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Dragon's Kin

by Anne McCaffrey and Todd McCaffrey

(Del Rey/Ballantine, $24.95, 304 pages, hardback; December 2003.)

Dragon's Kin is a charming addition to Anne McCaffrey's Dragonriders of Pern universe, cover scanbut lacks the usual sweeping epic setting of its predecessors. Perhaps this is because the setting is almost exclusively within the bounds of a struggling mining camp and deals with the tragedy and growth of a small group of young adult characters. Instead of the stupendous dragons, charming firelizards, or erudite dolphins being the centre of the human-creature relationship in this story, the authors have reached down to the lowest end of the draconic scale and brought the plight of the dragons' cousin, the watchwher, to light. In previous Pern books, watchwhers have been consistently described as ugly and not too bright, but we find here that, inherent in their misunderstood lives, the creatures have a huge capacity for loyalty and intelligence. This is fully explored in Dragon's Kin, and the watchwhrer finally gains some credit and understanding, becoming a fully sympathetic character in its own right without infringing on the grace, charm, and intelligence of its cousins.

In this novel a young master-miner, Natalon, struggles to hold his mining camp together, to prove it before he is forced to abandon it as untenable. He is plagued by mysterious accidents that threaten both his mine and his family, and circumstances are made even more difficult by his Uncle Tarik's acid-tongued commentary on Natalon's leadership. Against this backdrop, several young people are changed forever by a disastrous accident in the mine: Kinder loses his father and brothers, and is forced to abandon his family home and live with the Harper, Master Zist; Nuella, blind and hidden daughter of Natalon, finds purpose and eventual acceptance in her love and work with the watchwher, Kisk; Zenor gives up his childhood to take his dead father's place in the mine; and Cristov finds the courage to move out from under the nastiness that his father, Tarik, fosters. Together, with the help of Master Zist and a couple of Dragonriders, they discover the worth of themselves and of the watchwhers, and solve the mystery of the accidents in the mine.

I could wish that some of the supporting cast had been handled as deftly as the main characters, and with a little more background. The adults do not seem to be fully rounded-out personalities. For example, Tarik, who seems to portray the cliché evil uncle to the camp's leader, is a little too loose in his portrayal. We read nothing of motive except a marginal jealousy and contradictory laziness. Most of the troubles at the mine, which are persistently mentioned in the story, are never dealt with as if they might have an origin in the old man's venom, or anyone else's, when it seems obvious to the reader even if not to the other characters. This is a missed opportunity for potential character and relationship development. I see where the authors might not have wanted to distract from the emphasis on the younger central characters, but I still think it might have been good for them, on the whole, to have been treated as tensions to be dealt with. The Tarik character is never successfully resolved at the conclusion of the story, after all the hints throughout the text indicating there is something behind the accidents at the mine. It is ultimately his laziness that is responsible for the climatic disaster that proves the watchwhers' abilities in the end.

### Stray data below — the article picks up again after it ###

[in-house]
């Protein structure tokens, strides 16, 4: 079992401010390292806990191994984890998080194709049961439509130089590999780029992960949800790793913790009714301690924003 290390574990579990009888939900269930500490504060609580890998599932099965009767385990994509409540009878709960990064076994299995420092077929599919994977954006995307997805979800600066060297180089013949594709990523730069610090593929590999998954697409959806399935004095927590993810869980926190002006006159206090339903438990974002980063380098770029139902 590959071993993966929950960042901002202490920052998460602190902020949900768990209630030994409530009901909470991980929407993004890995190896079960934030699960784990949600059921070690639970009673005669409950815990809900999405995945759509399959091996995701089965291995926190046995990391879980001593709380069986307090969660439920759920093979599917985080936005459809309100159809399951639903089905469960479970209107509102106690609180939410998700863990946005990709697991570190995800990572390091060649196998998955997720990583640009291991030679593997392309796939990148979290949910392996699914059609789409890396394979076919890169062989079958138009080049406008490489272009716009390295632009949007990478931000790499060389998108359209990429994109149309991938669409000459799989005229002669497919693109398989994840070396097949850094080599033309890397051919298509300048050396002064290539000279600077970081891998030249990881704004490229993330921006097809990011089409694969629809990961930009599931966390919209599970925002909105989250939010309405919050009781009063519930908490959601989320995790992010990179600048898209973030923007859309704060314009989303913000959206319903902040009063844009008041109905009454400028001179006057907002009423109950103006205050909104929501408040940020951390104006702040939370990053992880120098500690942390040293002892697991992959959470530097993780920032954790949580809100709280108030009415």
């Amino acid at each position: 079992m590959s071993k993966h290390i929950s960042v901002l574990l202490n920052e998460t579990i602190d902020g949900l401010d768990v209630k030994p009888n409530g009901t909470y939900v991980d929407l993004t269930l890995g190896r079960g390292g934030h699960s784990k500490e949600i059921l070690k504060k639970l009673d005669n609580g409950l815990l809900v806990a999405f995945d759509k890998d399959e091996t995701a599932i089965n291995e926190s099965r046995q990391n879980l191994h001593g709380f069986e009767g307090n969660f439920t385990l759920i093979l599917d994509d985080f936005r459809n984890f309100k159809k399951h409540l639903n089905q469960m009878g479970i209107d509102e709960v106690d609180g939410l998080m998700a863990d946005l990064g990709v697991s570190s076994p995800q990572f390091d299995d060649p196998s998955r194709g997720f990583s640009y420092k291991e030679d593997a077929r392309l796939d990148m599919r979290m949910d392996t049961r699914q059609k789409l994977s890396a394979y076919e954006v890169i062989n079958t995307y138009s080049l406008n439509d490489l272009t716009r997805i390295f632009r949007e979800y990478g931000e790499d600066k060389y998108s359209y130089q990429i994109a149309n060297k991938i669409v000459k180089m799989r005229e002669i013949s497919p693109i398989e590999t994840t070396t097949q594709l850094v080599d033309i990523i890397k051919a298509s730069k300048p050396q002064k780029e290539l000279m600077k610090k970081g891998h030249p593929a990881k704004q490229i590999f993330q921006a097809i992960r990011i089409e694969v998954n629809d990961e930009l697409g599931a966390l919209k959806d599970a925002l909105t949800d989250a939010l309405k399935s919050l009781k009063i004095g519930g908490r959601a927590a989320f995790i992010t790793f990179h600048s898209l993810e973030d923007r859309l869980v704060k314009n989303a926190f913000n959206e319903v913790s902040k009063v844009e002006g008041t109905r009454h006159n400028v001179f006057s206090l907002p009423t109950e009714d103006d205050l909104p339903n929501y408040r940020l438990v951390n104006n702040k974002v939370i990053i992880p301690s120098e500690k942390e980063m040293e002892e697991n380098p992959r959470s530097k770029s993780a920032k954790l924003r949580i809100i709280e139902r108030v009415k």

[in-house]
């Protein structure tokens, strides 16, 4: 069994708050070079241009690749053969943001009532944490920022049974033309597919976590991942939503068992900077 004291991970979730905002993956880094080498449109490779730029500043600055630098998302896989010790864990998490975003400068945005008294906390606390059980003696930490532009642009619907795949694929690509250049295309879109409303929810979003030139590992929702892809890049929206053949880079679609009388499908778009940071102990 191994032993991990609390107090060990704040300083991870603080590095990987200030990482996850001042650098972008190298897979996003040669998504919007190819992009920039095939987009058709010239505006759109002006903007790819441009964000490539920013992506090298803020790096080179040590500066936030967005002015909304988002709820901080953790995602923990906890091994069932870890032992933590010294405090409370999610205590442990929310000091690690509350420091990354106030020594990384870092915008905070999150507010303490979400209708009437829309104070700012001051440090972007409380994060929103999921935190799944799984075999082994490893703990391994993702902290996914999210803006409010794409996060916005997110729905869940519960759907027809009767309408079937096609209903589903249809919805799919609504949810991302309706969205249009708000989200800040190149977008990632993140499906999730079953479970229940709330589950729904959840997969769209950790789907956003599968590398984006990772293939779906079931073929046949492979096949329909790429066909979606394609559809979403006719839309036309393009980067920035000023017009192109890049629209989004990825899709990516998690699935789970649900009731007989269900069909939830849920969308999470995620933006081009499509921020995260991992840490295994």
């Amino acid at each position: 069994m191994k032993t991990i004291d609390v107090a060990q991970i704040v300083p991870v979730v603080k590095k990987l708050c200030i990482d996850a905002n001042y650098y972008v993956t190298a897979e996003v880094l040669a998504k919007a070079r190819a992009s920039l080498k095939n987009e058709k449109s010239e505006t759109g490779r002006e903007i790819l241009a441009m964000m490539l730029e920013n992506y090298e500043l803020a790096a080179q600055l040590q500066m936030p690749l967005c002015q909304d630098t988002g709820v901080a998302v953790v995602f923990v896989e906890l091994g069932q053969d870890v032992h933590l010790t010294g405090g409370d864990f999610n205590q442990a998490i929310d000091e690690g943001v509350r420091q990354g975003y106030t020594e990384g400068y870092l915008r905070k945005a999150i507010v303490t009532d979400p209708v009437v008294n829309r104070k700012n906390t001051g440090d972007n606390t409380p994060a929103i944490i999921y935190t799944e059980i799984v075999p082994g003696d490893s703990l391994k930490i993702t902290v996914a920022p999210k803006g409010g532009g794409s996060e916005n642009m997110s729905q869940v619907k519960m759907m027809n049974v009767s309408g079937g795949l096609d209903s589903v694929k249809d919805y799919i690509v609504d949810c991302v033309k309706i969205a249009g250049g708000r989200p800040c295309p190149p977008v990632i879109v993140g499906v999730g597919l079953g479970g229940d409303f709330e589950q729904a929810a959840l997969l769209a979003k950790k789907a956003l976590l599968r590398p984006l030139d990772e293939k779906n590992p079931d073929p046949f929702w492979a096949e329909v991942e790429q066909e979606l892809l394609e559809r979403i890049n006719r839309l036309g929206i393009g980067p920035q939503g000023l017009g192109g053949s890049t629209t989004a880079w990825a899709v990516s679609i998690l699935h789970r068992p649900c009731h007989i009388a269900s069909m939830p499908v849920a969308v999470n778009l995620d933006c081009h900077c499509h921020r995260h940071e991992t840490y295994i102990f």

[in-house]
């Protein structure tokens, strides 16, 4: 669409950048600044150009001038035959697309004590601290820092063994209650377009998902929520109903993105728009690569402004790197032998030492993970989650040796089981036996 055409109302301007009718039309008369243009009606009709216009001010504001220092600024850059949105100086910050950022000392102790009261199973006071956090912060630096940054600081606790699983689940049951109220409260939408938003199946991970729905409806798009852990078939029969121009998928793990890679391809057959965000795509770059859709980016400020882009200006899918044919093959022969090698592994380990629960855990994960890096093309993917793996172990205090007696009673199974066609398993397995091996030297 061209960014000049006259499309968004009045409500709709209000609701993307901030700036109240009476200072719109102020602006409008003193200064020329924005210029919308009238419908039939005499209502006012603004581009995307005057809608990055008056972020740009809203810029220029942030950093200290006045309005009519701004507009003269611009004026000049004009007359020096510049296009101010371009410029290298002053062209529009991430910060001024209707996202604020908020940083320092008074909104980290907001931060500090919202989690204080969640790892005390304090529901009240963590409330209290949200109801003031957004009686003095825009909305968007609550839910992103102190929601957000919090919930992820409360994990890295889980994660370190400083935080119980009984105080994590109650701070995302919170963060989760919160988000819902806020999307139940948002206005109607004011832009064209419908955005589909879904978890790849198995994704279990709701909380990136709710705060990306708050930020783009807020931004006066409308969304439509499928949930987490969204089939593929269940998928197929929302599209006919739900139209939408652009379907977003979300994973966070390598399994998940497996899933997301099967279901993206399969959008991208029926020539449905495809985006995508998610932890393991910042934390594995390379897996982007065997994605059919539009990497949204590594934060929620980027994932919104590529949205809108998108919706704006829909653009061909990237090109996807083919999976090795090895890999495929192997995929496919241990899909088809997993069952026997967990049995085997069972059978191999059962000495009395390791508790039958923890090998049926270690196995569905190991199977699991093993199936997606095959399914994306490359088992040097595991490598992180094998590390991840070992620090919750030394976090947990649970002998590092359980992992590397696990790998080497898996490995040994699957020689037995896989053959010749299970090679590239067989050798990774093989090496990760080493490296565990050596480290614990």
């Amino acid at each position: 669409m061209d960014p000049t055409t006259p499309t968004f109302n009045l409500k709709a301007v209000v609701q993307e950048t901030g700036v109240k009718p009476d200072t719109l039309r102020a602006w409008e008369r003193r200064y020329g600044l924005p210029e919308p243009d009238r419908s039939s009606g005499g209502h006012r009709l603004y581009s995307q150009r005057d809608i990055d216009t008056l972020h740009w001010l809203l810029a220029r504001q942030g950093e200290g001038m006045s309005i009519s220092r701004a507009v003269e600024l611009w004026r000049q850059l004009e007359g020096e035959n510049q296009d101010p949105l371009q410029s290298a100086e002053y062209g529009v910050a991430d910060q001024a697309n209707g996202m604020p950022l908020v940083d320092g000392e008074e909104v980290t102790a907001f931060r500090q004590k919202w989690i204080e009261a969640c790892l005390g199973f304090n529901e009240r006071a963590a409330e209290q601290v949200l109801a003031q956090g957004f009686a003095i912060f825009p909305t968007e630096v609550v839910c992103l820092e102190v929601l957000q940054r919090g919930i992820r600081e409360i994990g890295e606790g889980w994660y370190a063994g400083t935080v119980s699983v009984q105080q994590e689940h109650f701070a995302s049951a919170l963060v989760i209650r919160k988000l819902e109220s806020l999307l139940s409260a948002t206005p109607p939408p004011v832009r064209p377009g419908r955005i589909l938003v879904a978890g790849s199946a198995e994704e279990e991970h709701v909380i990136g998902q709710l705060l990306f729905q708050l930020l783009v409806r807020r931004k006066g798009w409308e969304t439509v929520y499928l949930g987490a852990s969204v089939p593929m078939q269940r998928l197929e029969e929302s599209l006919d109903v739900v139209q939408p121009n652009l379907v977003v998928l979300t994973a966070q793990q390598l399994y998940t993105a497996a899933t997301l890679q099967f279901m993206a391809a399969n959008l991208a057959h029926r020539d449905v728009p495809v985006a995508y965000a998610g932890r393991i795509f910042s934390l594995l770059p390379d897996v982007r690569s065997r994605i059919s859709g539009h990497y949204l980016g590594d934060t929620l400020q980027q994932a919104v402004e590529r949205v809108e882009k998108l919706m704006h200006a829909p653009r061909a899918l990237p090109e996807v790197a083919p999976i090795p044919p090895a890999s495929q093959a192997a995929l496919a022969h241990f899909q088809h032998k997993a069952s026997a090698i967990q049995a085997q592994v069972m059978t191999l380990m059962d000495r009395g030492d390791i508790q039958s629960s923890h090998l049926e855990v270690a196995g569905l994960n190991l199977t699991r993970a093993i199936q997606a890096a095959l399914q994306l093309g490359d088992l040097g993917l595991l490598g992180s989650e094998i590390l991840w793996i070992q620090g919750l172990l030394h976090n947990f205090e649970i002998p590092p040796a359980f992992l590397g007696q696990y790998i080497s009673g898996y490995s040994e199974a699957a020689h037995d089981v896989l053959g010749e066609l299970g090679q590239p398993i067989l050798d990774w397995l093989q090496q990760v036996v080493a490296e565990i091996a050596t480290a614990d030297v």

This is an easily read novel, like most of McCaffrey's works, but remains slightly suggestive of being just a well fleshed outline. I believe that, although the book's well written, the writing could have done with a further tweak and edit, paying closer attention to some of the adult subcharacters and the resolution at the end. Collaborations are never easy, but I think that this alliance between McCaffrey and her son, Todd, is a very worthwhile effort. Anne McCaffrey is handing on the baton of penning the still-to-be-written Pern novels to Todd, and I am personally looking forward to his forthcoming works in that universe.


Review by Marianne Plumridge.

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